Three Little Pigs is an animated short film released on May 27, 1933 by United Artists, produced by Walt Disney and directed by Burt Gillett. Based on a fable of the same name, the Silly Symphony won the 1934 Academy Award for Best Animated Short Film. The short cost $22,000 and grossed $250,000. In 1994, it was voted #11 of the 50 Greatest Cartoons of all time by members of the animation field. In 2007, Three Little Pigs was selected for preservation in the United States National Film Registry by the Library of Congress as being "culturally, historically, or aesthetically significant".
Little Airplane Productions is an American television production company, most well known for producing preschool television programs. Founded by Josh Selig in 1998, the company created and produced Wonder Pets! and Oobi for Nickelodeon, Go, Baby! for Playhouse Disney, and 3rd & Bird for the BBC's children's channel CBeebies.
"Who's Afraid of the Big Bad Wolf" is a popular song written by Frank Churchill with additional lyrics by Ann Ronell, which originally featured in the 1933 Disney cartoon Three Little Pigs, where it was sung by Fiddler Pig and Fifer Pig as they arrogantly believe their houses of straw and twigs will protect them from the Big Bad Wolf. The song's theme made it a huge hit during the 1930s and it remains one of the most well-known Disney songs, being covered by numerous artists and musical groups. Additionally, it was the inspiration for the title of Edward Albee's 1963 play Who's Afraid of Virginia Woolf?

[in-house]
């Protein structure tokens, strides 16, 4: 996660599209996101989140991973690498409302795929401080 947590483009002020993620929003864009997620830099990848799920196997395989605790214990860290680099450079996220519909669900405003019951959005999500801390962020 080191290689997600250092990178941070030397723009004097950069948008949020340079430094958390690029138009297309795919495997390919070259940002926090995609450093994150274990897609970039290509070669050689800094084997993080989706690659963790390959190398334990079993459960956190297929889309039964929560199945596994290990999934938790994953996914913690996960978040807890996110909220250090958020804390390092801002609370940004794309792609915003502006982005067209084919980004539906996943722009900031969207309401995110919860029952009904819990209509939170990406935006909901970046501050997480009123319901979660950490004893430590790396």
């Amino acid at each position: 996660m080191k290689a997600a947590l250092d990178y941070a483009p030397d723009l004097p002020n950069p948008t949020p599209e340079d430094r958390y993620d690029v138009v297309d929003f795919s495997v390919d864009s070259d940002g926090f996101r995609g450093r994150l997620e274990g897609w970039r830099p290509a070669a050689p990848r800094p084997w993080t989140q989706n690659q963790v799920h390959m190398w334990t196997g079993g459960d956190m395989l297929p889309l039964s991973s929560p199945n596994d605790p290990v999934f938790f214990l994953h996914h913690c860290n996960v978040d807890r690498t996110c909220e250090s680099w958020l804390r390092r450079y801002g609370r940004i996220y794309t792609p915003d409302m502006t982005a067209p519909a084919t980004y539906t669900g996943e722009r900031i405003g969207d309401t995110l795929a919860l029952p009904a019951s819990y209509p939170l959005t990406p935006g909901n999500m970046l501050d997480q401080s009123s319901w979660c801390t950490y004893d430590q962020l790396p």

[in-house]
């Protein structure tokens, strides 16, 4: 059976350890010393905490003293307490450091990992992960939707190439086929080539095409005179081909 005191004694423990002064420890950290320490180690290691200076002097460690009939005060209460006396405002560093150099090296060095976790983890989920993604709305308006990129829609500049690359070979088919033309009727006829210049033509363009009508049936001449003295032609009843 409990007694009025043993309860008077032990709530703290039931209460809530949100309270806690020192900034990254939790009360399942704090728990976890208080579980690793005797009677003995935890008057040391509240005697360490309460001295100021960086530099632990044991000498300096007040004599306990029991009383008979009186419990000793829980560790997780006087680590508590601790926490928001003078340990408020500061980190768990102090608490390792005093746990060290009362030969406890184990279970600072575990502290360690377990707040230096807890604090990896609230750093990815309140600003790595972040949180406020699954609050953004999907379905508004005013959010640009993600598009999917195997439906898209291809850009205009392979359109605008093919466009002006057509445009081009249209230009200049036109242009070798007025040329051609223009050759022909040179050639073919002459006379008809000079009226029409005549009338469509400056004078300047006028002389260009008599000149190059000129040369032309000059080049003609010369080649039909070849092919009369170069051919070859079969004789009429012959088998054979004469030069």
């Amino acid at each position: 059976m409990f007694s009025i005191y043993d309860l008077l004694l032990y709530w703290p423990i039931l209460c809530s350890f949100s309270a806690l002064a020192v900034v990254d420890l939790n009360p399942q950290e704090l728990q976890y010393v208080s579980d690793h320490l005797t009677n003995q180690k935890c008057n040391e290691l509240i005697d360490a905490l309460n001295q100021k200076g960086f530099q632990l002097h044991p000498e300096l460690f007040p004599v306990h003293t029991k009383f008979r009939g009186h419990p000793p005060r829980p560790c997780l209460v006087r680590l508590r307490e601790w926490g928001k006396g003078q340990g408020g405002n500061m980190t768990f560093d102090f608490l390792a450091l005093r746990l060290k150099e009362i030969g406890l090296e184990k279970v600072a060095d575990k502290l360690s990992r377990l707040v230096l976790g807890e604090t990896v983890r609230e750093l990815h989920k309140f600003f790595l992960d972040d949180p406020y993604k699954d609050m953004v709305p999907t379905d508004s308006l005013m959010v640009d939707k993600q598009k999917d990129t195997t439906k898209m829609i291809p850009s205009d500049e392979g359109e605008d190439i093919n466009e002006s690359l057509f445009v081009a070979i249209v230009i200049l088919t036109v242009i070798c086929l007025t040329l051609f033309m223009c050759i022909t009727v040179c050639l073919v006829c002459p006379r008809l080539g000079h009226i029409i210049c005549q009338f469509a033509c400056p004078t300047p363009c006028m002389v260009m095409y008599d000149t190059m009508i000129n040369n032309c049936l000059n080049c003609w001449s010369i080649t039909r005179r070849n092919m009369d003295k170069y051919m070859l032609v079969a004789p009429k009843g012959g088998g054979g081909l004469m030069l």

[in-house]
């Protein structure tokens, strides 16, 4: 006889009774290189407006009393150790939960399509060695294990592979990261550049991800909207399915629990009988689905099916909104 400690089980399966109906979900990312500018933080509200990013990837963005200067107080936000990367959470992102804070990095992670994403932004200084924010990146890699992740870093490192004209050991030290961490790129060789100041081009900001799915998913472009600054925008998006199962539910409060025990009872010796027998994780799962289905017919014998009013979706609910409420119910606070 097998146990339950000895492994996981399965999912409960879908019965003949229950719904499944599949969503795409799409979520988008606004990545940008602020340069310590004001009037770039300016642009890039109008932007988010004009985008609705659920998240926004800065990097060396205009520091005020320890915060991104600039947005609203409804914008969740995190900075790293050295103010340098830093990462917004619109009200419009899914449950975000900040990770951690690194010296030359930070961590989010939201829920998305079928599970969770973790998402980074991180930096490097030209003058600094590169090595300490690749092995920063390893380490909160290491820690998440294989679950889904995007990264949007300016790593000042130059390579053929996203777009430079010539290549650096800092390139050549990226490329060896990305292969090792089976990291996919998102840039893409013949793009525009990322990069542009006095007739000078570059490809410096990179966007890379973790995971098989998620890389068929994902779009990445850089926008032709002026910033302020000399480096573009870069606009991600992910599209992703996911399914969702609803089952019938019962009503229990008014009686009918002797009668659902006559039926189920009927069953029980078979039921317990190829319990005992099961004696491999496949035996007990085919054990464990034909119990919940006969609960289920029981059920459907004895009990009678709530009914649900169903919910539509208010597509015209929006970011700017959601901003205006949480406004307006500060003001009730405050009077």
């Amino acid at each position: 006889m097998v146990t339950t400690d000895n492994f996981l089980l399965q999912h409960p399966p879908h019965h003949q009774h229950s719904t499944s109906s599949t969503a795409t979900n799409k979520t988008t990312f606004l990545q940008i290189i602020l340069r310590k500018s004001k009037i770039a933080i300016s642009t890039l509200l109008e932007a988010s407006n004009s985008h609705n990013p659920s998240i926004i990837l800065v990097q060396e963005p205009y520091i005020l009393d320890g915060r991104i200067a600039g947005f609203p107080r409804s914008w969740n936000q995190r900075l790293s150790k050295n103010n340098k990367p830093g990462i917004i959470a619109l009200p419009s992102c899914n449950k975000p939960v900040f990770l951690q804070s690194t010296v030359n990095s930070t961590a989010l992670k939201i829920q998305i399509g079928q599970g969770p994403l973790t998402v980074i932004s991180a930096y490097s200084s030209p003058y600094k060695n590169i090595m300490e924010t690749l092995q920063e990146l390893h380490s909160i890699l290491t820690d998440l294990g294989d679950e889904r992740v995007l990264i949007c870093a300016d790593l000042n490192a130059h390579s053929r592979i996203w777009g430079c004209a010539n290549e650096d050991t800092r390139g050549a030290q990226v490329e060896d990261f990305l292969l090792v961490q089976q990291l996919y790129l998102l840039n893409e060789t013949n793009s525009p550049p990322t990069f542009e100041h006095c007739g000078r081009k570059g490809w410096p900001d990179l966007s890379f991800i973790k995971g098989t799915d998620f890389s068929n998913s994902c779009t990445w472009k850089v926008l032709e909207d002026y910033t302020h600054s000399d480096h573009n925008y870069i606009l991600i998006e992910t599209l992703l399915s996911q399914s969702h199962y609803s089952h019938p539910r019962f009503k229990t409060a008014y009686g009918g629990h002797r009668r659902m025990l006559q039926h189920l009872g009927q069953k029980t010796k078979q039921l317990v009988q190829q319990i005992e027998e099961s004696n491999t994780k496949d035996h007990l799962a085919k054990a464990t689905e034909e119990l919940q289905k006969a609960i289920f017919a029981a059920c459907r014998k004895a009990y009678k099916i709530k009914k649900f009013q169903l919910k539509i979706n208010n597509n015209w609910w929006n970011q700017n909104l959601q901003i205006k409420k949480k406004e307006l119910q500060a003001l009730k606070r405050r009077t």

James Patton "Jack" King was an American animator and short film director best known for his work at Walt Disney Productions.
The Disney Renaissance refers to the decade from 1989 to 1999 during which Walt Disney Animation Studios returned to producing critically and commercially successful animated films that were mostly based on well-known stories, much like the studio did during the era of Walt Disney during the 1930s, '40s, and '50s. The resurgence allowed Disney's animated films to become powerhouse successes at the domestic and foreign box office; making much more profit than most of the other Disney films of the past eras.
Mickey's PhilharMagic is a 3-D film attraction found at the Magic Kingdom theme park in the Walt Disney World Resort, Hong Kong Disneyland, Tokyo Disneyland and Disneyland Park (Paris). The film was directed by George Scribner, who is best known for directing Disney's 1988 animated film, Oliver & Company. Mickey's PhilharMagic is a 12-minute-long show featuring 3D effects, scents, and water, as well as a number of characters from Disney movies. Despite Mickey Mouse being the title-bearing character, it is Donald Duck who stars the show. It is shown on the largest purpose-built 3D screen ever made, at 150 feet wide.
Three Blind Mouseketeers is a Silly Symphonies cartoon based on the nursery rhyme Three Blind Mice and the novel The Three Musketeers by Alexandre Dumas. Directed by Dave Hand and Jack Cutting, it stars Billy Bletcher.
The Thrifty Pig is a 1941 four-minute educational short animated film made by the Walt Disney Studios, for the National Film Board of Canada. The film was released theatrically on November 19, 1941 as part of a series of four films directed at the Canadian public to learn about war bonds during the Second World War. The Thrifty Pig was directed by Ford Beebe. It is also a remake of the 1933 film of the same name